Some of us had a brief discussion at the Berkeley singing tonight about whether men could sing in the alto section. One person suggested that alto sections are always all women. I thought that there had to be a place for those few men whose strongest voice is their falsetto (i.e., counter-tenors), which places them in the alto section. But did I know of any men who sang with the altos? Yes, I did: Bruce Randall sings in the alto section — you know, that Bruce Randall, the one who has one of his songs in the 1991 edition of The Sacred Harp. But I didn’t feel entirely comfortable with that justification, for Bruce Randall is not a traditional Southern singer.
When I got home, I looked at the relevant section in the Rudiments of Music section of The Sacred Harp, Chapter I, section 5: “The Sacred Harp uses four-part harmony. The parts, in order of increasing pitch, are bass (sung by men), tenor (men and women), alto (usually women)….” So the primary reference source holds out the possibility that men can sing with the alto section, albeit rarely; and presumably there have been some traditional male Southern singers who have sung alto.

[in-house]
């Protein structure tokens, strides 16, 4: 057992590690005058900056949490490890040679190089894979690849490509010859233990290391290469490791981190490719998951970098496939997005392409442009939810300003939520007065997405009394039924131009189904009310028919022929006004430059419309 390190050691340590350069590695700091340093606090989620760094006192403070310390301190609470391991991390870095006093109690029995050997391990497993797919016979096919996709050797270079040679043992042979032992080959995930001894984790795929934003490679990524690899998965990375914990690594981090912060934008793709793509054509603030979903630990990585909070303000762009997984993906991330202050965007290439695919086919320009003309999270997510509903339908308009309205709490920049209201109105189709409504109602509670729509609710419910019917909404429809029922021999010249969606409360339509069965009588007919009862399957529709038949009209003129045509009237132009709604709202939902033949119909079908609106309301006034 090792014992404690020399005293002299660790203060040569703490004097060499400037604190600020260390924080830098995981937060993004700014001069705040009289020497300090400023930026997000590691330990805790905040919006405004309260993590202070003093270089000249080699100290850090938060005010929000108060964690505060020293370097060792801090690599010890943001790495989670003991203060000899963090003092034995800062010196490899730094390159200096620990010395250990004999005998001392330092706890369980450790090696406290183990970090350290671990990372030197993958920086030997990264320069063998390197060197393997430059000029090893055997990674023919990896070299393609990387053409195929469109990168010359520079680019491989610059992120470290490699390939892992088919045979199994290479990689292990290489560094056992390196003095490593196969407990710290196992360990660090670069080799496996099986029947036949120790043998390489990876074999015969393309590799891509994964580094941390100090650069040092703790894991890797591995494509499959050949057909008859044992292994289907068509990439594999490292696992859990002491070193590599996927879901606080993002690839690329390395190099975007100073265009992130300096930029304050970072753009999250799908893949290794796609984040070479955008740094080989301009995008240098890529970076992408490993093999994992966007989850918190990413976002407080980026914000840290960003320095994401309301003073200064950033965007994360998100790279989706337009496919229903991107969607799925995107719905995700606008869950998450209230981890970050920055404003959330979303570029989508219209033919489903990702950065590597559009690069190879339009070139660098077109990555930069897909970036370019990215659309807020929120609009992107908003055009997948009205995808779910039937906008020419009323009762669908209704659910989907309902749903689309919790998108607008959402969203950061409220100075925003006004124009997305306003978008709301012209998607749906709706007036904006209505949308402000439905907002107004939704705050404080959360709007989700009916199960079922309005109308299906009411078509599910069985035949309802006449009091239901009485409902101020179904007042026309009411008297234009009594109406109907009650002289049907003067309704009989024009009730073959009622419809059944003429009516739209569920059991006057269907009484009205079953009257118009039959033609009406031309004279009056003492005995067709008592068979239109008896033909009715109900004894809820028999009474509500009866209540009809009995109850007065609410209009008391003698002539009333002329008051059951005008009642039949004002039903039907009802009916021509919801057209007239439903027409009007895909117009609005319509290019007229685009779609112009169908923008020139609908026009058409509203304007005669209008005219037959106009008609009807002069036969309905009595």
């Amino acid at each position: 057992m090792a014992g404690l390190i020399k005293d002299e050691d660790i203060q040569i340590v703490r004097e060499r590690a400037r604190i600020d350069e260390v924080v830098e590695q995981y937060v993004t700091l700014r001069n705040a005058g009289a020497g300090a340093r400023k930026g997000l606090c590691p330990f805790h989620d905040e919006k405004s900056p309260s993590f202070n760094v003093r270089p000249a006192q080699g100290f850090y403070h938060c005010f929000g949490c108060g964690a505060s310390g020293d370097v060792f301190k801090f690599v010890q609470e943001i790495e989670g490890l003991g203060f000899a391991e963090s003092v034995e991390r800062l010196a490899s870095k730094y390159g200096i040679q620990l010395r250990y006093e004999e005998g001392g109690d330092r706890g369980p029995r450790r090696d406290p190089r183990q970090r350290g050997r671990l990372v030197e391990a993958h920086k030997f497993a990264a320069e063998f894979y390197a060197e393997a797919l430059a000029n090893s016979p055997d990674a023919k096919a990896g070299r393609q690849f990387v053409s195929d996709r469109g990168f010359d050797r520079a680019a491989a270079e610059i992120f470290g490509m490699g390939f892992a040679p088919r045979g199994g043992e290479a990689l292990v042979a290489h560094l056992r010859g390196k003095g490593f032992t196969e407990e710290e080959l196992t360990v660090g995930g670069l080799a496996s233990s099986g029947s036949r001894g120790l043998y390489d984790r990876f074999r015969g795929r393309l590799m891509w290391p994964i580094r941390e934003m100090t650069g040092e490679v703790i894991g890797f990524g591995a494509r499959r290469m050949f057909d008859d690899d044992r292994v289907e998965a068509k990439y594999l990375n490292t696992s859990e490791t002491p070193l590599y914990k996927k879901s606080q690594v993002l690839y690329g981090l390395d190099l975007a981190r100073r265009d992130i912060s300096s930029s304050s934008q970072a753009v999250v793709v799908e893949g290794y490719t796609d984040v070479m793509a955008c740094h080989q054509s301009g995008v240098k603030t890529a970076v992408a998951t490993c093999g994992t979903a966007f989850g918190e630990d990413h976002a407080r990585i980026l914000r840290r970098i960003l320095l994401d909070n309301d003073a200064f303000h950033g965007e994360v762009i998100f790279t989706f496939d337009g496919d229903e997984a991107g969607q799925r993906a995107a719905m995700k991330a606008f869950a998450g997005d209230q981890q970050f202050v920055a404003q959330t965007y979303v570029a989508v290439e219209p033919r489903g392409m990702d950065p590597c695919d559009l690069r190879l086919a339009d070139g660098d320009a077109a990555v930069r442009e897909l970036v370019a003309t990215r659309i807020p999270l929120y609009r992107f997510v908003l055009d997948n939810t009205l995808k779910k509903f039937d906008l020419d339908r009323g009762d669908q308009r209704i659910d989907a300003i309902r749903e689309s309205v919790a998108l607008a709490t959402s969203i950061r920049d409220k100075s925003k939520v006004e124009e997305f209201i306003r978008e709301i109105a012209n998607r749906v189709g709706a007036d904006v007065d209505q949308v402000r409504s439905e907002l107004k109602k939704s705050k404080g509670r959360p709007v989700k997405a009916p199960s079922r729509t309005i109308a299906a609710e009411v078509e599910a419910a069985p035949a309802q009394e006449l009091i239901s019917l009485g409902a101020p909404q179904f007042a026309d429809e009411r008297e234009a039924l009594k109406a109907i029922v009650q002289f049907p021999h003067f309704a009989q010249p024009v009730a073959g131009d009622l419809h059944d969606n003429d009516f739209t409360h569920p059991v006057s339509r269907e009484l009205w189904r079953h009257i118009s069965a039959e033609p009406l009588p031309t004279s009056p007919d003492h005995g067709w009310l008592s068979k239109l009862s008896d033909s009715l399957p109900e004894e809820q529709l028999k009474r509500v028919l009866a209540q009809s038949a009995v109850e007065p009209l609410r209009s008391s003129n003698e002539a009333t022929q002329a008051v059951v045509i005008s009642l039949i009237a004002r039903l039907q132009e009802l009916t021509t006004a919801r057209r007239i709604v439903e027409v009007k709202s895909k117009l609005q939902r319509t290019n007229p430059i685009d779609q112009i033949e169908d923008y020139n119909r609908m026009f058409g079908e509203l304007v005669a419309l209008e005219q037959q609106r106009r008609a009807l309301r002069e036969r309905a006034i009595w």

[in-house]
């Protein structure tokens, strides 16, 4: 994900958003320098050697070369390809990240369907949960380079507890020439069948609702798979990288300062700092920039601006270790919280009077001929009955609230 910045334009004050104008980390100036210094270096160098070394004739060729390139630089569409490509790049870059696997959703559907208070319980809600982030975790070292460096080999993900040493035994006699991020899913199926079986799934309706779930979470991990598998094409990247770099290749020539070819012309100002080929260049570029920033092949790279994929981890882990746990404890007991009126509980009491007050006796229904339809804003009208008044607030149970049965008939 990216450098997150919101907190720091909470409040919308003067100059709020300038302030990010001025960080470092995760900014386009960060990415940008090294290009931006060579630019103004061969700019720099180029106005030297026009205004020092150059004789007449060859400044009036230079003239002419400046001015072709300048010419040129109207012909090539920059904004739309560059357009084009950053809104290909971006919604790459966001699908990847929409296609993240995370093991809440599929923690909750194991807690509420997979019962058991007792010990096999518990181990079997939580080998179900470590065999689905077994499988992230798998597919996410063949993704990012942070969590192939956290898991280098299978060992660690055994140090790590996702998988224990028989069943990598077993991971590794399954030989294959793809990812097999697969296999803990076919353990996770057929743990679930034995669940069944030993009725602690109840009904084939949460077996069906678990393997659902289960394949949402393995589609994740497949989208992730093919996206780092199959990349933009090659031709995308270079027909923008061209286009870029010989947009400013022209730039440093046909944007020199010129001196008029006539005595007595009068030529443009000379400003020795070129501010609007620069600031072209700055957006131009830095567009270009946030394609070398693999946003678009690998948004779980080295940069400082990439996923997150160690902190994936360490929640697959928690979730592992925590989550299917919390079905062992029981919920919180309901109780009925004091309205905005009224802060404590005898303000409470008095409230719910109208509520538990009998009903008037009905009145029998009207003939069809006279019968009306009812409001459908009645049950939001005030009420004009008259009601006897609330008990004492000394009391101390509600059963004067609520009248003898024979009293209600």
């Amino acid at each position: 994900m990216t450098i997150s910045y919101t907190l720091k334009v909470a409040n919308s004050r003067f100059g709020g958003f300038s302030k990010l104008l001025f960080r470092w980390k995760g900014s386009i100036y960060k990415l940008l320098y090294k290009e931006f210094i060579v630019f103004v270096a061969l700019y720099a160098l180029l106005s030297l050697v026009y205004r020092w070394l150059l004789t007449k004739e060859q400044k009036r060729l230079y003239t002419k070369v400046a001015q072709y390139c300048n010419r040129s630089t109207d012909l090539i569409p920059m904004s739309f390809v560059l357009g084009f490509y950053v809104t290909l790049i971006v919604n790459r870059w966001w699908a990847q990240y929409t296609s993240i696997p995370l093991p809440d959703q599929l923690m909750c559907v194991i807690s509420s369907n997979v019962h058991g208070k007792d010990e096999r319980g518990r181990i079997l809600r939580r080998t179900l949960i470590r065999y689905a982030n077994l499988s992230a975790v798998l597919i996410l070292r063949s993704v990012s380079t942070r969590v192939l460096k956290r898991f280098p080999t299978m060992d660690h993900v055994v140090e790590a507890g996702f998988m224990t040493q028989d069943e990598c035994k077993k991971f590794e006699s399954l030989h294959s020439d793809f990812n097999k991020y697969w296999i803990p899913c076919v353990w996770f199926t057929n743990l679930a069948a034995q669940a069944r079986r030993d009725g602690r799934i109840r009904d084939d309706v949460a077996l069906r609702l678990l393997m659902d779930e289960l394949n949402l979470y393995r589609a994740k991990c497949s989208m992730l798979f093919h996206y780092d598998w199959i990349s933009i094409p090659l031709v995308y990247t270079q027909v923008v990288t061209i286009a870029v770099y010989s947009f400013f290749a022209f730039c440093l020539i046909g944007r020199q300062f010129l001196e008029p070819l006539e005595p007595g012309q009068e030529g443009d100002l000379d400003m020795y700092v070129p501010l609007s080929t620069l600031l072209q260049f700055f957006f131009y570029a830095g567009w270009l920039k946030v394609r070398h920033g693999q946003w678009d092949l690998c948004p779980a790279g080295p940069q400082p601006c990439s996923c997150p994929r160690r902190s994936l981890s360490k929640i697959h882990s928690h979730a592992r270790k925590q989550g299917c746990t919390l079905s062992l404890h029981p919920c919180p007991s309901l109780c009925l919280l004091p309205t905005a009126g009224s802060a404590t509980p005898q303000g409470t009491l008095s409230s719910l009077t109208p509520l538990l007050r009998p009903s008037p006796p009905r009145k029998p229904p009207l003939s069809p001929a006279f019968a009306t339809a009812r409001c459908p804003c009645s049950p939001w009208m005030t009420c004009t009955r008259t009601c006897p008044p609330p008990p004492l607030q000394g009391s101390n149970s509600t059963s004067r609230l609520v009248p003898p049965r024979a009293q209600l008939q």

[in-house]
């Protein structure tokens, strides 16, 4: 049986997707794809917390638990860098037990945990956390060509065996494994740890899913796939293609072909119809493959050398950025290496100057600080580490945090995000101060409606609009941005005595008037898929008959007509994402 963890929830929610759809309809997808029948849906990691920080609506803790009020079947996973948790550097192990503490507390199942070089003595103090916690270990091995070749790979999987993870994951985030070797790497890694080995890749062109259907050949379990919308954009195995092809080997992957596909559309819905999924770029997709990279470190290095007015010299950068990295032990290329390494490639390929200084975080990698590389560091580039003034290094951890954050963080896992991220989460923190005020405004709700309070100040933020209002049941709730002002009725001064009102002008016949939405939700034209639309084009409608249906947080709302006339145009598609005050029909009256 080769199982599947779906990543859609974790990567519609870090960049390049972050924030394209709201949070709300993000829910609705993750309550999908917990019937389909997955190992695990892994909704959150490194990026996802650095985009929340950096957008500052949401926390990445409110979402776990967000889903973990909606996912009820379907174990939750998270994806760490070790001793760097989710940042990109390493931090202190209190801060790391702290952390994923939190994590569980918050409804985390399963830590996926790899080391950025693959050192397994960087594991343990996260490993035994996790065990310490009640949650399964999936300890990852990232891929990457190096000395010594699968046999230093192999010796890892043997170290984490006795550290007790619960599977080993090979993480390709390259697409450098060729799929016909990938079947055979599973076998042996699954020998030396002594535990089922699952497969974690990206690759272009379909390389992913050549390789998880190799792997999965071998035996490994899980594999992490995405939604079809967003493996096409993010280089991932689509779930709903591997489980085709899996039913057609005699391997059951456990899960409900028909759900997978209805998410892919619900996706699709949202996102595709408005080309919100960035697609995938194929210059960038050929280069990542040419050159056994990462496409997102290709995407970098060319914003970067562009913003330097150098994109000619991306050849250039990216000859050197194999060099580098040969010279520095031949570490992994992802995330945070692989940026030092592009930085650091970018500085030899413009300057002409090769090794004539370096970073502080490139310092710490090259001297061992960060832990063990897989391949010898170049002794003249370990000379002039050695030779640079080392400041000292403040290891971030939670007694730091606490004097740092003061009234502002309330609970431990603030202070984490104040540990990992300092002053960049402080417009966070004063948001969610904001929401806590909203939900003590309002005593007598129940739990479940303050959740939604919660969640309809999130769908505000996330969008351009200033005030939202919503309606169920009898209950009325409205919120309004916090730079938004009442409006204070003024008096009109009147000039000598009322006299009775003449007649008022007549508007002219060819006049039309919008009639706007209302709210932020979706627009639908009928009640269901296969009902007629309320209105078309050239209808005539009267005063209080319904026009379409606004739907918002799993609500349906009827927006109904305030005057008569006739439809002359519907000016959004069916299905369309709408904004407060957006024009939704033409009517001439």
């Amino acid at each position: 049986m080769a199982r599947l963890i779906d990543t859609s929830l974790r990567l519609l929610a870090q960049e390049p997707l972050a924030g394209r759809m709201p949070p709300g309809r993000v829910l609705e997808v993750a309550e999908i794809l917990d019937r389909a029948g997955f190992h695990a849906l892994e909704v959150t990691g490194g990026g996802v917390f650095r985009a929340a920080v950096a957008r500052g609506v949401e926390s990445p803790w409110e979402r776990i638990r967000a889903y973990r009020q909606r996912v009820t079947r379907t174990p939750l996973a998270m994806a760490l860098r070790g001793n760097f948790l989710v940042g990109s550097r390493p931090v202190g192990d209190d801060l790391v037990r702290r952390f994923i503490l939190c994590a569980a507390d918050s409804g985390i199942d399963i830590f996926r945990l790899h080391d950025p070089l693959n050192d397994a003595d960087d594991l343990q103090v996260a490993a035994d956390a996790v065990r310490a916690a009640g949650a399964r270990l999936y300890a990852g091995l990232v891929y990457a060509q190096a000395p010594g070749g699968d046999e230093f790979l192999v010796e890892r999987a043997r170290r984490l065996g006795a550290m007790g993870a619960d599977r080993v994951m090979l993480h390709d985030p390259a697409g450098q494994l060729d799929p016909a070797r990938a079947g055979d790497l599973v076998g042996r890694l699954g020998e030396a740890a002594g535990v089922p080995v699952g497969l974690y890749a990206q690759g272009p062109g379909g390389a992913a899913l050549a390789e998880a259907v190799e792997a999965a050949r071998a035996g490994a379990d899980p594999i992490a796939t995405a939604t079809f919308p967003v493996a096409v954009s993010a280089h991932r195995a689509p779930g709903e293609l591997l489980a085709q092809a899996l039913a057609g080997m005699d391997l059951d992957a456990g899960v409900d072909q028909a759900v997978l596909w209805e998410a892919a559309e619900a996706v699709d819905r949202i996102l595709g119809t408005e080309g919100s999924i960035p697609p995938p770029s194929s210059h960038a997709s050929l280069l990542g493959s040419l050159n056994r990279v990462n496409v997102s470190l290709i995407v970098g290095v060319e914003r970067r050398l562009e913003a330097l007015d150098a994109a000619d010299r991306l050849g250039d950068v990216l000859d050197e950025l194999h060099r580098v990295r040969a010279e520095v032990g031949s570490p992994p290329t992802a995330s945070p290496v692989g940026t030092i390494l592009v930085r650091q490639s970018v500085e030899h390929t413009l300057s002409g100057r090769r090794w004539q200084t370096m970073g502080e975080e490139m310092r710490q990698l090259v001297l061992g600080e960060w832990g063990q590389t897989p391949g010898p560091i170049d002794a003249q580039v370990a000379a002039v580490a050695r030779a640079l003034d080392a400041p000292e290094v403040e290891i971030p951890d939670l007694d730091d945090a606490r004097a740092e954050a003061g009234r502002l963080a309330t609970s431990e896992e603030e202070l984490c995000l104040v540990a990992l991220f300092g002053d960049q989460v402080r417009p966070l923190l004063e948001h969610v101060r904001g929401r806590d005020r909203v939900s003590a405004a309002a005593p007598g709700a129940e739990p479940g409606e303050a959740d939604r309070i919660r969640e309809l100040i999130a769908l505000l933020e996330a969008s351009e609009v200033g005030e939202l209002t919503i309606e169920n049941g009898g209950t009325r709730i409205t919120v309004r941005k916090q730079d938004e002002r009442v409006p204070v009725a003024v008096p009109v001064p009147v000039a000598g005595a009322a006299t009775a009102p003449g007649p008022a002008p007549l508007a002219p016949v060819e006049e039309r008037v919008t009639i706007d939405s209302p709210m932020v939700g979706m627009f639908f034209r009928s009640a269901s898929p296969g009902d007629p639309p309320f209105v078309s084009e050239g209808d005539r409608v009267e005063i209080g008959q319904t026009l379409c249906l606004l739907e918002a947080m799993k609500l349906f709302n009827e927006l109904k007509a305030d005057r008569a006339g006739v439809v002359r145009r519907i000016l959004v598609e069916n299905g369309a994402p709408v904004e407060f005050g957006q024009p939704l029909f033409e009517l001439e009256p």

This, however, raised another question for me. What about women, like my friend Bette, whose voice gets lower as they get older? In Bette’s case, her voice is now so low that she sings in the bass section of her church choir. We in the northern revival might have the tendency to interpret the Rudiments of Music fairly literally, and lean towards excluding women from the bass section; or we might put the question out on the Fasola email list — appealing to a higher authority, assuming that someone out there with a broader knowledge of the tradition could tell us about a time when a traditional Southern singing included a woman, or women, in the bass section.